Environmental Protection: National and International Perspective

This article is written by Akhilandeswari Bonam, a student of Sri Padmavati Mahila Visvavidyalayam, Tirupati.

INTRODUCTION

Environment means the natural world and the combination of living and non-living organisms. A human being has a very close relationship with the environment. The quality of the environment is reducing due to the changes in the world. There were many conferences, conventions and protocols that had been organized for the protection of the environment. Many countries have incorporated specific provisions relating to environment protection in their own domestic laws. India also enacted such legislations in relation to the environment protection and also made amendments to the existing laws.

National Perspective


The role of the Constitution of India and the Supreme Court is crucial regarding the execution of environmental laws in India. Article 21 of the Indian Constitution defines that “No person shall be deprived of his life or personal liberty except according to procedure established by law.” Meanwhile, the scope of Article 21 got widened by the active role of the judiciary. Article 21 includes not only the right to life, but also the right of a pollution free environment etc. Pollution of environment, ecological, air, water etc, must be considered as violation of Article 21.
    Article 14 guarantees right to equality, it plays a vital role in the protection of the environment because it inquires into the arbitrariness of the discretionary actions done by the State authorities. Article 19 provides the right to freedom but such freedom should not be a cause for the environmental pollution. Article 47 imposes responsibility on states to prohibit intoxicating drugs and drinks which are injurious to health.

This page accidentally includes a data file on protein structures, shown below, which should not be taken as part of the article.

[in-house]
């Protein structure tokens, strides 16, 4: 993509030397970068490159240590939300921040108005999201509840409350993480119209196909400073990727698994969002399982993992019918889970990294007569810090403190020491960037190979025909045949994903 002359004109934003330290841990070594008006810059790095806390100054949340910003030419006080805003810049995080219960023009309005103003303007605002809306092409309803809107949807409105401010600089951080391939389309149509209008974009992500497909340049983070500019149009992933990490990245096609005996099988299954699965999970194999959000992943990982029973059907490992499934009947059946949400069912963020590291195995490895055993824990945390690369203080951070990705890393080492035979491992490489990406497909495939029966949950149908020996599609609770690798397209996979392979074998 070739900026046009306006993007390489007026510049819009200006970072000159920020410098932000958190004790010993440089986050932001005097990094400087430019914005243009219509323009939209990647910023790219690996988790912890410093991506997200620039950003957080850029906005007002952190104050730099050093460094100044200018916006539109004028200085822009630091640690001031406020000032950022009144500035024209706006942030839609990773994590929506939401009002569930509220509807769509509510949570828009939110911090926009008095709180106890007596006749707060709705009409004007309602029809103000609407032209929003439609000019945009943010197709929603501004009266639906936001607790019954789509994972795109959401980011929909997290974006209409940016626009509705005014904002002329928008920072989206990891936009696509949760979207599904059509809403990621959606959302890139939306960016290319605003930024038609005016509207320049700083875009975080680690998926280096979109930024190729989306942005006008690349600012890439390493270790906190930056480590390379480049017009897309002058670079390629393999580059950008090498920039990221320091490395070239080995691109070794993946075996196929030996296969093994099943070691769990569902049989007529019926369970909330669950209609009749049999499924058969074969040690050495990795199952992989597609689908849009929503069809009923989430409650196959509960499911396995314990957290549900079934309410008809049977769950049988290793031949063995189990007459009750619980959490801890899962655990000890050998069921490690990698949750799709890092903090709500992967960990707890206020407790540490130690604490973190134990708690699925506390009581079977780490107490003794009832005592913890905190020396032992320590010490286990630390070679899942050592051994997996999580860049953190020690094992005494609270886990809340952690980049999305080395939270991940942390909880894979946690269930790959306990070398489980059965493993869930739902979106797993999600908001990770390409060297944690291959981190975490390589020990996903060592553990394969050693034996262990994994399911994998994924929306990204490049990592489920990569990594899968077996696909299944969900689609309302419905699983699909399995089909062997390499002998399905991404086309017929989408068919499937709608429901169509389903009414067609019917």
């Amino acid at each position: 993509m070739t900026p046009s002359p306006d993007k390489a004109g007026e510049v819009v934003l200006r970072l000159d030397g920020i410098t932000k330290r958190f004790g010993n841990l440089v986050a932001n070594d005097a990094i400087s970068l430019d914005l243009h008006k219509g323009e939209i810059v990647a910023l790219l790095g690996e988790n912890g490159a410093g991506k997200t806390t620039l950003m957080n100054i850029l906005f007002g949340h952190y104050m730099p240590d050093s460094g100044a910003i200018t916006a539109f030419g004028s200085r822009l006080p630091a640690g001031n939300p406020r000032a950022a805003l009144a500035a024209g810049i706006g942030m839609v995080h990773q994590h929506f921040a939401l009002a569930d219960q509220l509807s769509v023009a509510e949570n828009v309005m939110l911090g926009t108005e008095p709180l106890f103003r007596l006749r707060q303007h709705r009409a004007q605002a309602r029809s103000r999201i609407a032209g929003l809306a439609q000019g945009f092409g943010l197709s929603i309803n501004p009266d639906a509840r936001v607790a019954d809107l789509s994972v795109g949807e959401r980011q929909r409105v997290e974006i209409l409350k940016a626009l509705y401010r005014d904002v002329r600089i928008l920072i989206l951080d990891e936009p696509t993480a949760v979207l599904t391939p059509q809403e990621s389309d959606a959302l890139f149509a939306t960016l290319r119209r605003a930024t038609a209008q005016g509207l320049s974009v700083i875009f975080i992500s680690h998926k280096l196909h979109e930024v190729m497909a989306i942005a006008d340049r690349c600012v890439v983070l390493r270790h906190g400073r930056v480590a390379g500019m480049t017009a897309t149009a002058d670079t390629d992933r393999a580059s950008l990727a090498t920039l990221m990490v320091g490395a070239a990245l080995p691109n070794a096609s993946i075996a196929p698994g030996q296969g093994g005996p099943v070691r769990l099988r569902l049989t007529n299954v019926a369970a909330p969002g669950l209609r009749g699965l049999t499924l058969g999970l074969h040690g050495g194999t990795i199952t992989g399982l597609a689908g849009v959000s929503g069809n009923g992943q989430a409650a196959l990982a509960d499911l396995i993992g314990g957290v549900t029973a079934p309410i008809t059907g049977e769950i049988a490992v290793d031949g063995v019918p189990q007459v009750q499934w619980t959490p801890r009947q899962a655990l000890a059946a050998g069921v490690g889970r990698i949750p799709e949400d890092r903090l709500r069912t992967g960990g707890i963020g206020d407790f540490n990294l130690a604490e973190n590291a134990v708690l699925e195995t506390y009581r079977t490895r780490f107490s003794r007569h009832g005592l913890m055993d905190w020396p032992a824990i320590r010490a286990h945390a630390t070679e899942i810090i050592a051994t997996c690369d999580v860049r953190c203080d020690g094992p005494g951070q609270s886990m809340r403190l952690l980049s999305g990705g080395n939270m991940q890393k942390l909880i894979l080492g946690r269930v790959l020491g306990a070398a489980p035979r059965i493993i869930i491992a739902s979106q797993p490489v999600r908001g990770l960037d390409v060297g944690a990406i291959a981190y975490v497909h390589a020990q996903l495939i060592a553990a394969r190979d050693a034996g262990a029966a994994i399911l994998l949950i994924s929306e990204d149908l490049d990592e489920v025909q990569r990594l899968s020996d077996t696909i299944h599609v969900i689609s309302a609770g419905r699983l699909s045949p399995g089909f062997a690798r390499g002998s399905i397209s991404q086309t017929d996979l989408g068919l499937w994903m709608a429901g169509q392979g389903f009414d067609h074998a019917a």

With the result of the Stockholm Declaration,1972, several amendments were made to the Indian Constitution. The principles of the Stockholm Declaration were incorporated in the Constitution through the 42nd amendment. Article 48-A and 51-A(g) were the resultant of the 42nd amendment.
      Article 48-A was included under the Directive Principles of State Policy. It imposes an obligation on the State to protect and improve the environment and safeguard the forests and wildlife. Article 51-A, a fundamental duty imposes responsibility on every citizen to protect and improve the natural environment including forests, lakes, rivers and wildlife and to have compassion for living creatures. The Indian Constitution imposes responsibility on both the Government and the citizens to promote and protect the environment. Under the 42nd amendment, the protection of forest and wildlife were included into the Concurrent List as entries of 17A and 17B. The Supreme Court and the High Court have given new interpretations to the constitutional provisions relating to the environmental pollution.
INTERNATIONAL PERSPECTIVE:
      There are many Conventions that have taken place for the improvement and protection of the environment. Recently, amendments were also made to some conventions and protocols. The nations which have signed and ratified any protocol or convention must be bound to the rules and regulations.

Development of International Environmental Law

The field of International Environmental Law focuses on the relationship and agreements among the nations. Stockholm is regarded as a watershed in the field of environment as it takes the issue of environment with respect to national and international level of policy and law.